Required Courses: EPSY 5194 (when offered as Academic Intervention), 5405, 5406, 5408, 5425, 5440, 5445, 5450; EPSY 5092 for three semester hours per semester, for two semesters, for a total of six semester hours beyond the M.A. practicum; EPSY 5491 School Psychology Internship for 6-12 semester hours per semester, for two semesters.
Portfolio Requirement. Prior to doing the required internship, students must prepare a pre-internship portfolio, which consists of work samples completed throughout the program in coursework and practica, professional documents, practicum and self-evaluations, and other relevant program-related documents.
Examination Requirement. Students are also required to take the Praxis Series – School Psychologist (code 5402), which is administered by the Educational Testing Service. Students take the examination after admission to the Sixth-Year program; after completing approximately 42 hours of their coursework in the combined Master’s/Sixth-Year program; and prior to beginning their internship.
Practica Requirements. Students are required to complete practicum experiences in a school or related educational setting. The practica sequence was developed in accordance with American Psychological Association (APA) and National Association of School Psychologists (NASP) guidelines that require planned supervised experiences that include direct service and formally scheduled supervision. This requirement is met through the EPSY 5092 requirement included in the coursework list above.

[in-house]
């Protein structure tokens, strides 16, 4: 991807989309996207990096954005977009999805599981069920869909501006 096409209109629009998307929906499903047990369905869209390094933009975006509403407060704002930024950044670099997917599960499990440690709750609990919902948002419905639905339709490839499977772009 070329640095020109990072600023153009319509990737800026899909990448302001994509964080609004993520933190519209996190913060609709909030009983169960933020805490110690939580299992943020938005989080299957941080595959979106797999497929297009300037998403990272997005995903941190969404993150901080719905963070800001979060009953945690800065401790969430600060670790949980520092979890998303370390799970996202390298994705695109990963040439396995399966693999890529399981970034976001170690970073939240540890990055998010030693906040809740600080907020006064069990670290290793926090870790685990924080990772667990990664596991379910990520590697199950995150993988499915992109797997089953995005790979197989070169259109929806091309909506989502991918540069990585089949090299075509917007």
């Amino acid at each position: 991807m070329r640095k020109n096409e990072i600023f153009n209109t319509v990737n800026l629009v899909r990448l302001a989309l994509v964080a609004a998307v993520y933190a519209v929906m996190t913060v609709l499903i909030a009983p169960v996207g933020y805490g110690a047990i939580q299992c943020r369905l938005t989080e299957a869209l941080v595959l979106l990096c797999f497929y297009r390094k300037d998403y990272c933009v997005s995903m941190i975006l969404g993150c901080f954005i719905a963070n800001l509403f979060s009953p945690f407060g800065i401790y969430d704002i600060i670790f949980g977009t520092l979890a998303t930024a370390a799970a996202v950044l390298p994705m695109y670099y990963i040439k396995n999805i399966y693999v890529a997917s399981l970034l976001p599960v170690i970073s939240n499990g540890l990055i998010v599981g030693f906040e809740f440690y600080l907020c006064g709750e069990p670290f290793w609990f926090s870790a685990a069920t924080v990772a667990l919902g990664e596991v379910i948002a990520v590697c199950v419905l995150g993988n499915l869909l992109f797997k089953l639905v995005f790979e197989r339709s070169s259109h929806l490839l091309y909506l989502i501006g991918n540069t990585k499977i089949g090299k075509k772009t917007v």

Internship Requirements. Students are also required to satisfactorily complete an internship. The internship in school psychology complies with American Psychological Association (APA) and National Association of School Psychologists (NASP) standards. It is designed to enhance the development of competencies and professionalism and to be the culminating experience in the student’s program. To be eligible for the internship, the student must have met all the requirements prior to signing any contract or internship agreement with an internship site.
The Sixth-Year program in Special Education is designed for a broad range of professionals (e.g., general or special education teachers, graduates in related fields) to provide in-depth learning and experiences related to supporting children and adults with disabilities and at risk for learning and behavioral difficulties. This program provides advanced study in three areas: Literacy Supports for Students at Risk for Learning Difficulties; School-wide Positive Behavior Supports (SWPBS); and Transition and Postsecondary Supports. Students also may design an individualized plan of study with the approval of their advisor. Students completing the Sixth-Year program develop an individualized plan of study that includes at least 30 credits in special education and related areas.
This certificate is offered by the Neag School of Education.